and into an inheritance that can never perish, spoil or fade. This inheritance is kept in heaven for you, who through faith are shielded by God’s power until the coming of the salvation that is ready to be revealed in the last time. 1 Peter 1:4-5

Peter talked about new birth, the resurrection and now an inheritance that can never perish, spoil or fade. What’s he talking about? He’s talking about eternity and he’s giving us an incredible perspective that can help us process pain and suffering in our own lives.

Ladies, if you’ve ever given birth, without the drugs, the pains of labor are not fun . . . so I’m told. If you pinpointed that moment in history during the height of labor and I interviewed you and said, “How are you feeling right now? Are you finding joy and happiness? Is everything working out the way you want?” In that moment, that would be the only time you’d ever consider cussing out a preacher. But the pain of labor is part of the process that leads to the greatest blessing of them all: new birth. Peter’s friend Paul would use this analogy in a letter he wrote to the Christians in Rome associating the pain and suffering we face now with the pains of labor:

We know that the whole creation has been groaning as in the pains of childbirth right up to the present time. Not only so, but we ourselves, who have the firstfruits of the Spirit, groan inwardly as we wait eagerly for our adoption to sonship, the redemption of our bodies. For in this hope we were saved. Romans 8:22-24

There it is again: in the midst of pain and suffering, cling to the hope of eternal life. That’s why mothers who have already gone through the pains of labor intentionally get pregnant again, subjecting themselves to the pains of labor: they know the gift that comes at the end, new life, makes it all worth it. That’s the hope that kept Peter going, someone who had personally walked through untold amounts of pain and tragedy. Let’s get back to Peter’s letter:

In all this you greatly rejoice, though now for a little while you may have had to suffer grief in all kinds of trials. 1 Peter 1:6

Here’s the twist: Peter finds every reason to rejoice in God, even though bad things happened to him and those he loved. Instead of questioning God or abandoning the faith, Peter tells Christians to rejoice even in the midst of pain and suffering. And by the way, for them, pain and suffering for him wasn’t “I lost my job” or “my boyfriend broke up with me,” it was “The Roman government threw my husband to the lions in the colosseum because we’re Christians” or “Emperor Nero is killing every Christian in Rome.”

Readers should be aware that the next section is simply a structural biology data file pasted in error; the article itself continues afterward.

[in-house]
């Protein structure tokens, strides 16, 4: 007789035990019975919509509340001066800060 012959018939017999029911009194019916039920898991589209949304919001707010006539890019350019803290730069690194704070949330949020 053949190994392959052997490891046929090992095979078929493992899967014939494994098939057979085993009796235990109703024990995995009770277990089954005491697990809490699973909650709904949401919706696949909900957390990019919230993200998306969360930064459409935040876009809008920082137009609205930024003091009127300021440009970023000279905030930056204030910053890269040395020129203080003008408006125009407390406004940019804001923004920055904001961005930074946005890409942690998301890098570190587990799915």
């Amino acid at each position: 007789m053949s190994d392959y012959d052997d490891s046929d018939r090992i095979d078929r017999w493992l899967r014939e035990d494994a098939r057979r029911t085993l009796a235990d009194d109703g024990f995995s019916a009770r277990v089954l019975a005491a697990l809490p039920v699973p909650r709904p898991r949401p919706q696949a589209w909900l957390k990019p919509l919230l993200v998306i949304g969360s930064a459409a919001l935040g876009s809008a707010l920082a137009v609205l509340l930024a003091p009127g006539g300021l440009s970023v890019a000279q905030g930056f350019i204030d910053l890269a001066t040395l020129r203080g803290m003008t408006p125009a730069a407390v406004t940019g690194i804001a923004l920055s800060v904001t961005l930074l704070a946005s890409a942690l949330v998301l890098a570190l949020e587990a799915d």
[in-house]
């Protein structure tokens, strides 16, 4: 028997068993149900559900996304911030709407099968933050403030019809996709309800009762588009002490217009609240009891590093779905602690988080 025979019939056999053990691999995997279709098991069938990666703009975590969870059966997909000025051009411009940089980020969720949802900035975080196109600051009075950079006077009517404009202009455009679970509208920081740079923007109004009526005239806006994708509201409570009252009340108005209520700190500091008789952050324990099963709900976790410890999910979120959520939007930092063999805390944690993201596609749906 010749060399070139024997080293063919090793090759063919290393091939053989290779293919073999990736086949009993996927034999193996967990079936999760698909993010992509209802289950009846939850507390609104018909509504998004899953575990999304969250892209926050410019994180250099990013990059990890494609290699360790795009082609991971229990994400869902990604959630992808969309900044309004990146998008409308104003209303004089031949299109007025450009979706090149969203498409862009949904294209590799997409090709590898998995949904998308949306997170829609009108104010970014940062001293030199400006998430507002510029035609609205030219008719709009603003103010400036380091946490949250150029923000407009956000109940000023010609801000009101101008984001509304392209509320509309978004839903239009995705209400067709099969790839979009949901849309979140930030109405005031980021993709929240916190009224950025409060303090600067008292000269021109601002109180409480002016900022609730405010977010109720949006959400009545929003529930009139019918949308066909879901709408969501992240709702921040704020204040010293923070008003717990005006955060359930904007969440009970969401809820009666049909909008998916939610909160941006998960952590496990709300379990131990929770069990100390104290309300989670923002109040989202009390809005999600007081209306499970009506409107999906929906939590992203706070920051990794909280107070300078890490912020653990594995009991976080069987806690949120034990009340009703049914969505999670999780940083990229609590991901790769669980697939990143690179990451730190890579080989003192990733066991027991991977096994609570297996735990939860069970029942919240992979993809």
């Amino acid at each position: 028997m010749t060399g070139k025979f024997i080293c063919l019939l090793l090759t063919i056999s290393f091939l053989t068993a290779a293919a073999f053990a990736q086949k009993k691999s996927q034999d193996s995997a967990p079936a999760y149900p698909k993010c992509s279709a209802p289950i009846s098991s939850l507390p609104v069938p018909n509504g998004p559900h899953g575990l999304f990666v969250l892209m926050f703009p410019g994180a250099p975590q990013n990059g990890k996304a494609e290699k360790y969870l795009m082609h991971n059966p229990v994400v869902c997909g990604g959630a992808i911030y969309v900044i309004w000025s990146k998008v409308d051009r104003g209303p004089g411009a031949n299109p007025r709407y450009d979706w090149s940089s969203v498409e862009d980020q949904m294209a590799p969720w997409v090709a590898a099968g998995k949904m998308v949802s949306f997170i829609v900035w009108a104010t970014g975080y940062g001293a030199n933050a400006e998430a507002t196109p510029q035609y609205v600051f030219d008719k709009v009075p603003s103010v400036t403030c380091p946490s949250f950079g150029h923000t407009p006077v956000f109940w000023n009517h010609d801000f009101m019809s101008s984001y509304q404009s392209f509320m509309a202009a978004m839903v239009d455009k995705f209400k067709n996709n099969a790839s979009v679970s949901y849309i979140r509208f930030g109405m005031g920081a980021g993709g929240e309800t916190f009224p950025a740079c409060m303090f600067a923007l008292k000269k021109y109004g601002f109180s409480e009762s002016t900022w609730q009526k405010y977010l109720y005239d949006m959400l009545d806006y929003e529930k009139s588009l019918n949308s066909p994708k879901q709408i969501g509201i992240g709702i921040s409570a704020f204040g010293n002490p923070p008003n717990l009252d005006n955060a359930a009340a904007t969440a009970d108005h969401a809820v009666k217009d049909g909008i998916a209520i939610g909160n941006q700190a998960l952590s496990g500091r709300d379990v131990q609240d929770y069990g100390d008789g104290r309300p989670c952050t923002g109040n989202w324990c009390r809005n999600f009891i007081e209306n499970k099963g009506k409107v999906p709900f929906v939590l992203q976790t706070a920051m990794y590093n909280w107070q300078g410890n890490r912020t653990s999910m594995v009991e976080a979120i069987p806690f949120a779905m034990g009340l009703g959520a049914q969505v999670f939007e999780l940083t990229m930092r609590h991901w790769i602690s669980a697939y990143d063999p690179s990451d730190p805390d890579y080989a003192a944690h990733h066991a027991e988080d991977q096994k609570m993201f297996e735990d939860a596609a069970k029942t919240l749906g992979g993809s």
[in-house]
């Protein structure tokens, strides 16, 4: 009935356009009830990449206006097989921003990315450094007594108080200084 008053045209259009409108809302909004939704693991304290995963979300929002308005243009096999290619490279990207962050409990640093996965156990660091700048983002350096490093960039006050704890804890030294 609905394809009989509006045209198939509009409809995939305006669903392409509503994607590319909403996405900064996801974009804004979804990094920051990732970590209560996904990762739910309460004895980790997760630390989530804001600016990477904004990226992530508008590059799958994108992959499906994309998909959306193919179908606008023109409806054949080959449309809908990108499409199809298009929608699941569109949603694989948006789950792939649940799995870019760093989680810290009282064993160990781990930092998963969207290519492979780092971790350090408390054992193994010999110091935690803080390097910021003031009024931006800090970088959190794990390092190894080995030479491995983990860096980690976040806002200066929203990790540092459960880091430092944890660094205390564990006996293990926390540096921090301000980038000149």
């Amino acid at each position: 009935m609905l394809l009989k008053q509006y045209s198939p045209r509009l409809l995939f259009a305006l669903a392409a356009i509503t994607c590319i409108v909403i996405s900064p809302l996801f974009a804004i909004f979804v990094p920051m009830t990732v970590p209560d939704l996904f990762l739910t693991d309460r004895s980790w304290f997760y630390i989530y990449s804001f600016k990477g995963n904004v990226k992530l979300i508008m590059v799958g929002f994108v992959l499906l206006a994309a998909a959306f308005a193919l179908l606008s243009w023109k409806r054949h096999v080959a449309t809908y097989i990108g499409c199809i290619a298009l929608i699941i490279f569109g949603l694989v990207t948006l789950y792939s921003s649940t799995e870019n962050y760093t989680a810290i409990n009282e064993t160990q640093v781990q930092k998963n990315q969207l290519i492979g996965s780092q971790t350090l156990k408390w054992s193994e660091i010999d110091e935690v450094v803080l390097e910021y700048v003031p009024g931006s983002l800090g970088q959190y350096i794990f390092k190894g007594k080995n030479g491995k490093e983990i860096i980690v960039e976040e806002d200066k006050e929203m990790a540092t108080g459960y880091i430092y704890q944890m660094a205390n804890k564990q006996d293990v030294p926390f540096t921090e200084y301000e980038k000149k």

Peter’s faith wasn’t so small that everything in his life had to work out for God to be good. His God wasn’t so small that his version of God existed solely to meet Peter’s needs and make Peter happy, and if anything went wrong Peter started to question God, as if God was Peter’s personal assistant or butler. All Peter needed was the cross and the resurrection and the hope that gave him that one day his pain too would cease.

These have come so that the proven genuineness of your faith—of greater worth than gold, which perishes even though refined by fire—may result in praise, glory and honor when Jesus Christ is revealed. 1 Peter 1:7

Peter knew that bad things happen because we live in a fallen world. Life was hard in the first century. He never had social media and advertisers constantly fill his head with the lie that life was supposed to be easy and you should never have to work for anything or suffer any kind of discomfort whatsoever. He understood that life was hard. But there’s a greater purpose that transcends the pain. That’s how Peter reconciled a good God with pain and suffering in the world.

Though you have not seen him, you love him; and even though you do not see him now, you believe in him and are filled with an inexpressible and glorious joy, 9 for you are receiving the end result of your faith, the salvation of your souls. 1 Peter 1:8-9